About 660 years ago, Basel was hit by an earthquake. With 6.2 to 6.4 on the Richter scale, it was one of the strongest earthquakes that we know of in Switzerland, perhaps even the strongest.
At primary school, I first learnt about the earthquake of Basel
It was at primary school around 1960 that I first heard of the earthquake of Basel. In our “Heimatkundebuch” (book about local history and geography), we wrote down the poem that describes the year 1356 in medieval German interpreting the Roman numbers (MCCCLIIIIII).
This translates to: A ring with its thorn, three horseshoes selected , a carpenter’s ax and some jugs, at that time Basel was destroyed all over.
It was not so much the earthquake that damaged the city, but the subsequent fire, caused by open fireplaces in the houses and by burning candles in the churches (Werner Meyer: “Da verfiele Basel überall”, Schwabe Verlag Basel, 2006, p. 54f). This is how I imagined the fire devastating the city, when I was about nine years old.
Phantasy is “allowed”. See, how Wurstisen imagined the earthquake in 1580 (Meyer, p. 53).
I remember that our teacher reassured us: “This earthquake happened centuries ago. Today nothing like that will occur again.” I returned home and told my mum about the earthquake and that she should not worry about it, as it will not happen again. My mum, being a geologist, frowned at me: “Come on, the geology here is still the same, such an earthquake might happen again, any time.” Not very reassuring for me, but my mum was right. And she did not like untrue statements.
The earthquake made a deep impression on me. I felt with bishop Johannes who, on the way from Delsberg to Basel, visited the damaged castle of Pfeffingen and was able to find his godchild safely protected under two blocks of stone. Our teacher read the story to us and we summarized it in an essay for our “Heimatkundebuch”. This is my essay, also full of phantasy.
Was this a legend? No, there is historical evidence available. Immediately after the earthquake, the prince-bishop of Basel, Johannes Senn (1335-1365), rode from Delsberg (or perhaps from St. Ursanne) to Basel, stopping by at the severely damaged castle Pfeffingen to participate in the rescue operation of his godchild (Meyer, p.113).
Here you can see the castle of Pfeffingen above the trees in the right hand foreground. Strategically well placed above the Birseck valley, it has been rebuilt after the earthquake. Across to the right is the Gempen plateau (with the greyish cliff lines). The blue mountains in the background are the southern Black Forest. I am standing on the Eggfluh that forms the eastern edge of the Blauen Chain and I look to the north.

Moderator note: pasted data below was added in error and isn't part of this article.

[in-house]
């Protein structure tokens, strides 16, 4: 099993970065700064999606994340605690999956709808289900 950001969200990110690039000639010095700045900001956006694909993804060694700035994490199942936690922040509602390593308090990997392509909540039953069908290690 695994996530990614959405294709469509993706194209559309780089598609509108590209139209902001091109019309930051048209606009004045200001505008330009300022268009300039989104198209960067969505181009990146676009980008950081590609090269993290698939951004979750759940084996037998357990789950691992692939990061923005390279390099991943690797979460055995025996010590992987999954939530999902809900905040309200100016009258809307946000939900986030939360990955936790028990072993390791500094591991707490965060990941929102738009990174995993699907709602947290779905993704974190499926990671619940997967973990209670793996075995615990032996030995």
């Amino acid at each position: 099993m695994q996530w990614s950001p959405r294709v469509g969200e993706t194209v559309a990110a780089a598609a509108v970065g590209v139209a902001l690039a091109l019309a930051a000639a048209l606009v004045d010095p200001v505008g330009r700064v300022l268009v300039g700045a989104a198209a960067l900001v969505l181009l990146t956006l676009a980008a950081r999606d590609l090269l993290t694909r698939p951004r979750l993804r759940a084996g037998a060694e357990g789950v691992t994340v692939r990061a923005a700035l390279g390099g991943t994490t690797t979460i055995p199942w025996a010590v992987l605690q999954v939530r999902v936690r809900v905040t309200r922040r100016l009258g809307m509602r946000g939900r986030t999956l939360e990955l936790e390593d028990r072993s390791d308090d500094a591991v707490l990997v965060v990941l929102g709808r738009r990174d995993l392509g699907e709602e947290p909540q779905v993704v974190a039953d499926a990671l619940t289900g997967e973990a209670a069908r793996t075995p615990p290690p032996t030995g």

I want to know more about the destructive impact of the earthquake and about the underlying geology.
The destructive impact of the earthquake – historical evidence
“Our Burgenmeyer” analyzed the historical reports about the earthquake of Basel and illustrated them in this map: The castles definitely destroyed appear in red. Blue denotes the castles (circle) or cities (squares) that were heavily damaged and then reconstructed, and yellow indicates castles (triangles) or cities (squares) that were not or only slightly affected.
The damages reported formed an ellipse about 85kms wide, whereby the most severe damages occurred within a narrower ellipse about 45kms wide, the centre being south of Basel: In the Birseck, in the valley of the Birsig to the west and on the Gempen Plateau to the east; it is here, where the colours red (destroyed and not rebuilt) and blue (heavily damaged and reconstructed) dominate.
What might have been the reasons for the earthquake of 1356?
- At high school, our teacher told us that the Rhine Rift Valley had caused the earthquake and that the epicentre was where the “Rheintalflexur” or “Rhine valley flexure” bends down from the Gempen into the Birseck. The Birseck is, where in Meyer’s map much of the severe damages seem to have been reported, but not all.
- Hans-Peter Laubscher, “Zur Geologie des Erdbebens von Basel 1356” (in Werner Meyer, “Da verfiel Basel überall”, Schwabe Verlag Basel 2006) says that the seismic activity around Basel is probably the result of the convergence of the African and the European tectonic plates that “wakes up” various fault lines around Basel. This would explain the fact that further severe damages occurred beyond the inner ellipse around Birseck, Blauen and Gempen, as the southern end of the Rhine Rift valley is full of disruptions.
To understand more about this controversy, I will check some geological facts in my next blog.
Source: Werner Meyer: “Da verfiele Basel überall”, Schwabe Verlag Basel, 2006